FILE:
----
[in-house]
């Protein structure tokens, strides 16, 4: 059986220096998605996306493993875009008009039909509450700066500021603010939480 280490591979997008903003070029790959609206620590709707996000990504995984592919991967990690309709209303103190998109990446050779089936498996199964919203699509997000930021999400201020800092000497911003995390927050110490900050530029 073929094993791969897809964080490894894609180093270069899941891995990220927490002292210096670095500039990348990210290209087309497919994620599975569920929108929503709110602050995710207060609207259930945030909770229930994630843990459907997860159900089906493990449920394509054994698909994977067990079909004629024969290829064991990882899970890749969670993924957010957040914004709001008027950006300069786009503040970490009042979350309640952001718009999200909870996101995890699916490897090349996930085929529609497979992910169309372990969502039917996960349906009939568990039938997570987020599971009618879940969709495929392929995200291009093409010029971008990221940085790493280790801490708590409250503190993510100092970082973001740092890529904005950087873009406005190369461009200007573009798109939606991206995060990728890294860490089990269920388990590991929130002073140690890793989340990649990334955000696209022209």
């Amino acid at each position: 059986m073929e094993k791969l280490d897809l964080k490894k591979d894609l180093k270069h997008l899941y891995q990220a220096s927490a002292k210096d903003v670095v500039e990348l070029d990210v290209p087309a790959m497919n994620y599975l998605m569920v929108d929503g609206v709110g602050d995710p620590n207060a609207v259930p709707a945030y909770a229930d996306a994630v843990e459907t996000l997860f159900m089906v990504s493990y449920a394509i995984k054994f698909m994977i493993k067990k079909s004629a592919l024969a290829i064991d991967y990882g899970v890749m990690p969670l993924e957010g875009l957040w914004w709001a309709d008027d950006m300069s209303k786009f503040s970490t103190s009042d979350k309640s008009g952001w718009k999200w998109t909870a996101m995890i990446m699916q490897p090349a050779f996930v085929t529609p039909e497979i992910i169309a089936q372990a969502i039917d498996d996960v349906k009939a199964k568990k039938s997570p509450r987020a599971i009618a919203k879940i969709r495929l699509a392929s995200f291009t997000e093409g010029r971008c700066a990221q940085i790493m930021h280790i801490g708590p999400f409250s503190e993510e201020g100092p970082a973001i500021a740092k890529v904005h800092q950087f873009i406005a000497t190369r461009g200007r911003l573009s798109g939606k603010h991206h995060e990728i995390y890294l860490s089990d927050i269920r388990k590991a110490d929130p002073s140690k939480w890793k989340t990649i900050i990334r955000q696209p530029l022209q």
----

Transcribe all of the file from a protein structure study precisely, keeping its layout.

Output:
[in-house]
């Protein structure tokens, strides 16, 4: 059986220096998605996306493993875009008009039909509450700066500021603010939480 280490591979997008903003070029790959609206620590709707996000990504995984592919991967990690309709209303103190998109990446050779089936498996199964919203699509997000930021999400201020800092000497911003995390927050110490900050530029 073929094993791969897809964080490894894609180093270069899941891995990220927490002292210096670095500039990348990210290209087309497919994620599975569920929108929503709110602050995710207060609207259930945030909770229930994630843990459907997860159900089906493990449920394509054994698909994977067990079909004629024969290829064991990882899970890749969670993924957010957040914004709001008027950006300069786009503040970490009042979350309640952001718009999200909870996101995890699916490897090349996930085929529609497979992910169309372990969502039917996960349906009939568990039938997570987020599971009618879940969709495929392929995200291009093409010029971008990221940085790493280790801490708590409250503190993510100092970082973001740092890529904005950087873009406005190369461009200007573009798109939606991206995060990728890294860490089990269920388990590991929130002073140690890793989340990649990334955000696209022209």
């Amino acid at each position: 059986m073929e094993k791969l280490d897809l964080k490894k591979d894609l180093k270069h997008l899941y891995q990220a220096s927490a002292k210096d903003v670095v500039e990348l070029d990210v290209p087309a790959m497919n994620y599975l998605m569920v929108d929503g609206v709110g602050d995710p620590n207060a609207v259930p709707a945030y909770a229930d996306a994630v843990e459907t996000l997860f159900m089906v990504s493990y449920a394509i995984k054994f698909m994977i493993k067990k079909s004629a592919l024969a290829i064991d991967y990882g899970v890749m990690p969670l993924e957010g875009l957040w914004w709001a309709d008027d950006m300069s209303k786009f503040s970490t103190s009042d979350k309640s008009g952001w718009k999200w998109t909870a996101m995890i990446m699916q490897p090349a050779f996930v085929t529609p039909e497979i992910i169309a089936q372990a969502i039917d498996d996960v349906k009939a199964k568990k039938s997570p509450r987020a599971i009618a919203k879940i969709r495929l699509a392929s995200f291009t997000e093409g010029r971008c700066a990221q940085i790493m930021h280790i801490g708590p999400f409250s503190e993510e201020g100092p970082a973001i500021a740092k890529v904005h800092q950087f873009i406005a000497t190369r461009g200007r911003l573009s798109g939606k603010h991206h995060e990728i995390y890294l860490s089990d927050i269920r388990k590991a110490d929130p002073s140690k939480w890793k989340t990649i900050i990334r955000q696209p530029l022209q």